ALARMISTS predicting a widening economic gulf between the North and South of England have made it easy to forget that Yorkshire, the North West and North East are home to innovative and growing businesses, and central to the success of George Osborne’s Northern Powerhouse.
While the media’s focus is often on the South, powerful research indicating the North’s prowess is sometimes overlooked – such as that from the University of Portsmouth, which found that the regions in the North lead the South in industries including manufacturing, defence and construction.
Or from Octopus Investments, whose study into the top urban hubs for high-growth small businesses (firms which make up less than one per cent of all UK businesses yet create one in three new jobs) placed two northern cities in the top five.
Or from Santander, which found that all UK regions perform well in terms of entrepreneurial ecosystem when compared with countries in the EU.
I grew up living above the high street shop owned and run by my parents in York, and I view Napoleon’s infamous line – that Britain is a “nation of shopkeepers” – as a badge of honour.
Times have changed in Yorkshire since my childhood years: once characterised by small local businesses, today cities such as Sheffield and Leeds are also key regional hubs for creative industries and internet startups.
The North is home to some of the UK’s most inspirational businesses while its 29 universities have become centres of collaboration between science and industry. Nonetheless, we cannot ignore the fact that, since the 1970s, the economic divide between London and England’s other cities has grown.
Britain’s economy is more regionally unbalanced than any other on the continent and the North’s substantial potential risks being wasted.
We know that entrepreneurs are vital to our economic growth, creating new businesses and jobs, intensifying competition, and increasing productivity, often through technological advancement. Bridging the gap between Northern and Southern cities will be a long-term project, but boosting entrepreneurship in the North could accelerate change.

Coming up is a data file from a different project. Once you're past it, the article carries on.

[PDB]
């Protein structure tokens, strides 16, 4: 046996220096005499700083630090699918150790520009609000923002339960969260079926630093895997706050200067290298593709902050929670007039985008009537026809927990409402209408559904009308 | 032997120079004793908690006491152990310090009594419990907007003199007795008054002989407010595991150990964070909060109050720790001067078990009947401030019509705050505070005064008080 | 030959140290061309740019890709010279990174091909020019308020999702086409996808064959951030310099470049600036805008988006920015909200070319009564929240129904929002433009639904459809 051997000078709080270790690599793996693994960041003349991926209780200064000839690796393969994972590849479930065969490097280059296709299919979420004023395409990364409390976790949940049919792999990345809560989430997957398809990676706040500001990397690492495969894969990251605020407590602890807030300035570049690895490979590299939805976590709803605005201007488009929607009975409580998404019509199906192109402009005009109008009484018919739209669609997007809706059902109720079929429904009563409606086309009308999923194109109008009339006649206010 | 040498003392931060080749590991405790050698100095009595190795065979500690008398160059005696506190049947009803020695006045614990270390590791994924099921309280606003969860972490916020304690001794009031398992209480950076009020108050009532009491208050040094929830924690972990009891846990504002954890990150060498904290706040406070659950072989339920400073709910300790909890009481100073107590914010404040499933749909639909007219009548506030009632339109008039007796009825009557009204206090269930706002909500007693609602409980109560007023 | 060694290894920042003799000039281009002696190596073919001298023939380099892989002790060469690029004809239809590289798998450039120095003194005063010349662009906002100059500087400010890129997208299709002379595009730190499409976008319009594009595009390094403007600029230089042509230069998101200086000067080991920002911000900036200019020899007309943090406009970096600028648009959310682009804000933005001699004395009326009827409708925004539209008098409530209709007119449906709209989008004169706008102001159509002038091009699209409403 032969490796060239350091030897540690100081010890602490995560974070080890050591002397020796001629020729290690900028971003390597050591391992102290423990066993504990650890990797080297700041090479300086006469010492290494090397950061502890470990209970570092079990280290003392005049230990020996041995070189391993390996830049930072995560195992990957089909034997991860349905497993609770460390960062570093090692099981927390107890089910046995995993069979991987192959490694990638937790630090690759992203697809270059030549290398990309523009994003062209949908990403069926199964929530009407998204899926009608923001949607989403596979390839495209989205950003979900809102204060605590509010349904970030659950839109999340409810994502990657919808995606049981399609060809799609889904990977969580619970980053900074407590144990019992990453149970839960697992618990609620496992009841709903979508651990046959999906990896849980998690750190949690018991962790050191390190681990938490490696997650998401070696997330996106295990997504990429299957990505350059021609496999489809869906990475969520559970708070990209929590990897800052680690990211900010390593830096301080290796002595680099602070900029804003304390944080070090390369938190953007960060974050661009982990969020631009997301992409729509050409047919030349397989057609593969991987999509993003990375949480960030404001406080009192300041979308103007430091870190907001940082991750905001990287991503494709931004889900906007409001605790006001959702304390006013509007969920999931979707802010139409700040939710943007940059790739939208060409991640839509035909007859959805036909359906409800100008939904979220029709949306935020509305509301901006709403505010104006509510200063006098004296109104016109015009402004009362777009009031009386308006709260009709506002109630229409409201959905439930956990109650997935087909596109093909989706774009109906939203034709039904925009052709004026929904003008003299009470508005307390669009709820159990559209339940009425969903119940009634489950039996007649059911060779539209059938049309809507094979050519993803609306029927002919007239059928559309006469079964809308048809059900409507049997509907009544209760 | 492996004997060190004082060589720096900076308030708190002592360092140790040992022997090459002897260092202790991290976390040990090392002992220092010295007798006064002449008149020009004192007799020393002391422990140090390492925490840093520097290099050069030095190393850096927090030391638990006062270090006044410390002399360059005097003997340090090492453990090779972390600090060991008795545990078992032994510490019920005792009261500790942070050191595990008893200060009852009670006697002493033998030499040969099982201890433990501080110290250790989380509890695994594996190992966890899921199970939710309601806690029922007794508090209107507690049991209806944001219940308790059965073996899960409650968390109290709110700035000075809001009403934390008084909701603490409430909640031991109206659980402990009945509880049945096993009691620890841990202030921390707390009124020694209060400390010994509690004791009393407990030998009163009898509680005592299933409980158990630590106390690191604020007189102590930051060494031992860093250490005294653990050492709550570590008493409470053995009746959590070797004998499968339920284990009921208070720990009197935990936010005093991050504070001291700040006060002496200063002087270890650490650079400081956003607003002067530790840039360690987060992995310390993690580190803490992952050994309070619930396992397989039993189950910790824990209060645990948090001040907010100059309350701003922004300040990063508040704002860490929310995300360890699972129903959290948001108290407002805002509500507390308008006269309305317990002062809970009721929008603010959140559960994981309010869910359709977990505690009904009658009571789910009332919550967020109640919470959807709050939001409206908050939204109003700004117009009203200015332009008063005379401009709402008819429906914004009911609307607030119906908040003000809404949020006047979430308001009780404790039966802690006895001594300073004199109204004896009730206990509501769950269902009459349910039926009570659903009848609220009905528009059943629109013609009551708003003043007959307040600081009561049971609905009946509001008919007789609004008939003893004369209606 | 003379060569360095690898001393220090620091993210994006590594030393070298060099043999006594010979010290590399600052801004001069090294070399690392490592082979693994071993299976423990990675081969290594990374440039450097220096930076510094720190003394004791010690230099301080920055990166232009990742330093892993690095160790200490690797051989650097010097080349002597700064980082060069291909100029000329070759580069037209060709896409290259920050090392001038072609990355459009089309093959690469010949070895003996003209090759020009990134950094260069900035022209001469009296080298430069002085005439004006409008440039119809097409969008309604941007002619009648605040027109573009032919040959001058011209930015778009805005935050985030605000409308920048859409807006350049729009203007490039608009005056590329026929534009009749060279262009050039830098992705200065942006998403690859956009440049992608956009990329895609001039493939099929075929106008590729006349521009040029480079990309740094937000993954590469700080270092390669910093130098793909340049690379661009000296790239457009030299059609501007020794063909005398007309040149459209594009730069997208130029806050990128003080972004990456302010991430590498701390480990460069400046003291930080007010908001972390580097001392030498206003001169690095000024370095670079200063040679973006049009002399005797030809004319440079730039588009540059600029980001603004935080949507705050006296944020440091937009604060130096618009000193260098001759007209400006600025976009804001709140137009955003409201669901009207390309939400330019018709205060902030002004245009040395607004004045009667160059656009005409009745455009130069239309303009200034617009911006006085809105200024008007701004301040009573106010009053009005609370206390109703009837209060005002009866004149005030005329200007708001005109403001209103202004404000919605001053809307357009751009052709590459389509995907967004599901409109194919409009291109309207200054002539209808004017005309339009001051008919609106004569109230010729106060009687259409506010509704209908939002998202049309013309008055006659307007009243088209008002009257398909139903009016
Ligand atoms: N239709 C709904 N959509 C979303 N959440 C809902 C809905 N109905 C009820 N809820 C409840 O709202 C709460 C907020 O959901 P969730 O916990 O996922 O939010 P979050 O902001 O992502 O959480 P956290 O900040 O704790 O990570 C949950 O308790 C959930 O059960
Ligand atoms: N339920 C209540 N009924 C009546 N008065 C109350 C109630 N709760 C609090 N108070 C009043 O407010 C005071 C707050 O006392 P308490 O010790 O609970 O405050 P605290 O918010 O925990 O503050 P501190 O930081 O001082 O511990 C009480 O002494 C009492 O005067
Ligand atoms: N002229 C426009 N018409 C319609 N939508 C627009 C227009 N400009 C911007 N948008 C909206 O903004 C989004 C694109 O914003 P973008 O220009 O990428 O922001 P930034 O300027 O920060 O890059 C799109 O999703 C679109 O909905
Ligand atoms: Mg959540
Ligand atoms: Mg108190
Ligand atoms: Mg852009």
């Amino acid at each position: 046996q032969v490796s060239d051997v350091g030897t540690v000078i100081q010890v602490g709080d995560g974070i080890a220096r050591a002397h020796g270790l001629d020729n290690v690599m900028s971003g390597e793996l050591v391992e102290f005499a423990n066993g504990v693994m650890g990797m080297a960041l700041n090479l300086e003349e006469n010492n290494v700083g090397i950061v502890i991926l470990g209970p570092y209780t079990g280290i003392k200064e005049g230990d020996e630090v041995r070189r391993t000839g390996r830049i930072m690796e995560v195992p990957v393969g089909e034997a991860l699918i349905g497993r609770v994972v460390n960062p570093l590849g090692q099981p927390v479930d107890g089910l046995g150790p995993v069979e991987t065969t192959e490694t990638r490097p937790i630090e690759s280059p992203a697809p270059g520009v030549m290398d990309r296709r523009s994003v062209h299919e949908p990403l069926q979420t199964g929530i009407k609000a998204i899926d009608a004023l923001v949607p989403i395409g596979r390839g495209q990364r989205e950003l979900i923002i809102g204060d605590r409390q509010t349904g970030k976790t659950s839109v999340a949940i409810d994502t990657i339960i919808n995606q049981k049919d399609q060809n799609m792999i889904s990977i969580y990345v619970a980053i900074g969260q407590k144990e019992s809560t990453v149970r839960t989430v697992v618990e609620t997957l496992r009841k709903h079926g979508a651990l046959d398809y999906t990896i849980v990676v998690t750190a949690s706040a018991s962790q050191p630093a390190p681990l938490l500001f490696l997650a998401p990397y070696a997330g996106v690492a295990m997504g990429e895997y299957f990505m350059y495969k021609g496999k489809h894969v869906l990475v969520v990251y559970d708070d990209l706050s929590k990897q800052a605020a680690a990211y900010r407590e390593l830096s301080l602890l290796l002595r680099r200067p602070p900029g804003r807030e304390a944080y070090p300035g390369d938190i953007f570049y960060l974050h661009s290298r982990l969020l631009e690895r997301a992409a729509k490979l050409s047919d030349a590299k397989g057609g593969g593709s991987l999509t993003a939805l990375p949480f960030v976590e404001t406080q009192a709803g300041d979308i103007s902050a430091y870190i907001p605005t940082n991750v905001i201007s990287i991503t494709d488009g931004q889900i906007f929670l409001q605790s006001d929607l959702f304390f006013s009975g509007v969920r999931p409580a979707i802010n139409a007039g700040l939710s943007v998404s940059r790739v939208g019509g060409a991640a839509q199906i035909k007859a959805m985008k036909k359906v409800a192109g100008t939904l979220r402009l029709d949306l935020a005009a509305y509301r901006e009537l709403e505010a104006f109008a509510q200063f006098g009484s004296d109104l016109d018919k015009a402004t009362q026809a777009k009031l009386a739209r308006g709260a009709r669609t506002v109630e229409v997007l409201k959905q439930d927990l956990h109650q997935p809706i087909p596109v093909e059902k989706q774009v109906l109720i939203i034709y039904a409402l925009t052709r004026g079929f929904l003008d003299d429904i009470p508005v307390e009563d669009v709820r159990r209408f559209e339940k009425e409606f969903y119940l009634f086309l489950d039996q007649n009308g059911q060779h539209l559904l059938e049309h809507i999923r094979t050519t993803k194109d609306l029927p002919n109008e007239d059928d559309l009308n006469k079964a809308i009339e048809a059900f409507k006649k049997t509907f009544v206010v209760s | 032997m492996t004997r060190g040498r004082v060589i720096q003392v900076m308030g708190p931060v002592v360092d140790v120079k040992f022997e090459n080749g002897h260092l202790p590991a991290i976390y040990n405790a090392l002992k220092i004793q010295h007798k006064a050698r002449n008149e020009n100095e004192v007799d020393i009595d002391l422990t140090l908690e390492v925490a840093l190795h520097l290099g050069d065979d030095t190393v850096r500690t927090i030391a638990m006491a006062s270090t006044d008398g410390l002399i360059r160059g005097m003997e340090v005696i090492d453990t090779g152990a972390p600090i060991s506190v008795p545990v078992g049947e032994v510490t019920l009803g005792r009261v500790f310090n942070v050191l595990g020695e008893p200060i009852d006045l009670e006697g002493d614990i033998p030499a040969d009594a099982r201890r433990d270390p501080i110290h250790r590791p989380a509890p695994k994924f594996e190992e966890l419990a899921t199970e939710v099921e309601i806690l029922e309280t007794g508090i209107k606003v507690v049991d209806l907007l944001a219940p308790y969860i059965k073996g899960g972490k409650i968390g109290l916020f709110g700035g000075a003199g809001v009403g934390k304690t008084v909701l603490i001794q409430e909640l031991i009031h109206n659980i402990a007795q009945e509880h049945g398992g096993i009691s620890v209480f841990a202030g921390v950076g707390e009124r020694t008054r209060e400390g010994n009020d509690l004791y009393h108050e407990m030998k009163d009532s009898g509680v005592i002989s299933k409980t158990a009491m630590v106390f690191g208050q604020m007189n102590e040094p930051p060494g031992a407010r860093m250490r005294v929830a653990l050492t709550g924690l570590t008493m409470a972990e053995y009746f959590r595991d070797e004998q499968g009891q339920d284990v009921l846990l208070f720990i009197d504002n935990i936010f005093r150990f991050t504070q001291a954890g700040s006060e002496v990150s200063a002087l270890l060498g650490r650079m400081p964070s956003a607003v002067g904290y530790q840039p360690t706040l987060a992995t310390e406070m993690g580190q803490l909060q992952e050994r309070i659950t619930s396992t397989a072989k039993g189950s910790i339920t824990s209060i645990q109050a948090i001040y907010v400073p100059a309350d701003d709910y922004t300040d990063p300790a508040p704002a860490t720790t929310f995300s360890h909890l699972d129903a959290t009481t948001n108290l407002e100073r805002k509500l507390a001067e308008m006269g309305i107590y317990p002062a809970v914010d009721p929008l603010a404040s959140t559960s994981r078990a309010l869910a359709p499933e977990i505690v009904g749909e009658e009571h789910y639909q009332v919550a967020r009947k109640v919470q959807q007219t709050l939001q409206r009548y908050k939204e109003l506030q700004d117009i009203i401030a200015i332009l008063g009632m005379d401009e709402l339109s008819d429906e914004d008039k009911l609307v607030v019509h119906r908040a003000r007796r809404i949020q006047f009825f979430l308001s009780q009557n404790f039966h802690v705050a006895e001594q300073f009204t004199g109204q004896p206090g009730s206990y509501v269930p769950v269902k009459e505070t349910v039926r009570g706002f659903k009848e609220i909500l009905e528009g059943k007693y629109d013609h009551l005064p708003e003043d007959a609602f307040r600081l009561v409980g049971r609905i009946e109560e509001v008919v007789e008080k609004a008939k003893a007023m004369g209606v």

Today I am today launching the new All-Party Parliamentary Group for Entrepreneurship in the House of Commons. The cross-party group of MPs and Lords will open up the dialogue between policymakers and entrepreneurs from Land’s End to John O’Groats. It will focus on four policy areas in its first 12 months: exporting, tax reform, enterprise education and female entrepreneurship. These are the four areas the Government need to crack if entrepreneurship is to flourish.
Of equal importance will be educating MPs on the schemes already out there to support entrepreneurs. We cannot expect all politicians to know all things, but according to a 2015 survey of MPs by The Entrepreneurs Network, close to a quarter either hadn’t heard of the Northern Powerhouse, or knew too little about the scheme to rate its effectiveness.
I suspect that figure will have dropped significantly in this year’s survey, given the raft of interventions introduced by the Chancellor as part of the initiative in the past 12 months, but there are other blind spots onto which the APPG will shed light.
In 1962, Harold Macmillan told an audience that he was determined to “prevent two nations developing geographically, a poor north and a rich, overcrowded south”.
Successive governments of all parties have dedicated substantial budgets towards the former Prime Minister’s task, but the problem has proven stubborn and seemingly intractable. The Northern Powerhouse, however, marks the most bold and ambitious vision for expansion in the North in decades led by a Chancellor who himself represents a seat in the North West.
It rests on three pillars: improving transport connections; backing science, universities and creative clusters; and devolving power. Since it was announced in June 2014, a host of initiatives have come into play, from the Greater Manchester Devolution Deal to Transport for the North. Giving significant proportions of national budgets to governments of city regions that wish to grow can boost progress: the Northern Powerhouse goes a long way towards realising these ambitions.
The North is home to many great cities rich in talent and economic potential. By giving its entrepreneurs a voice in the corridors of power, the APPG for Entrepreneurship can ensure the vision of a Northern Powerhouse becomes a reality.
Alan Mak MP is Conservative MP for Havant and chair of the APPG for Entrepreneurship. He was born and grew up in York.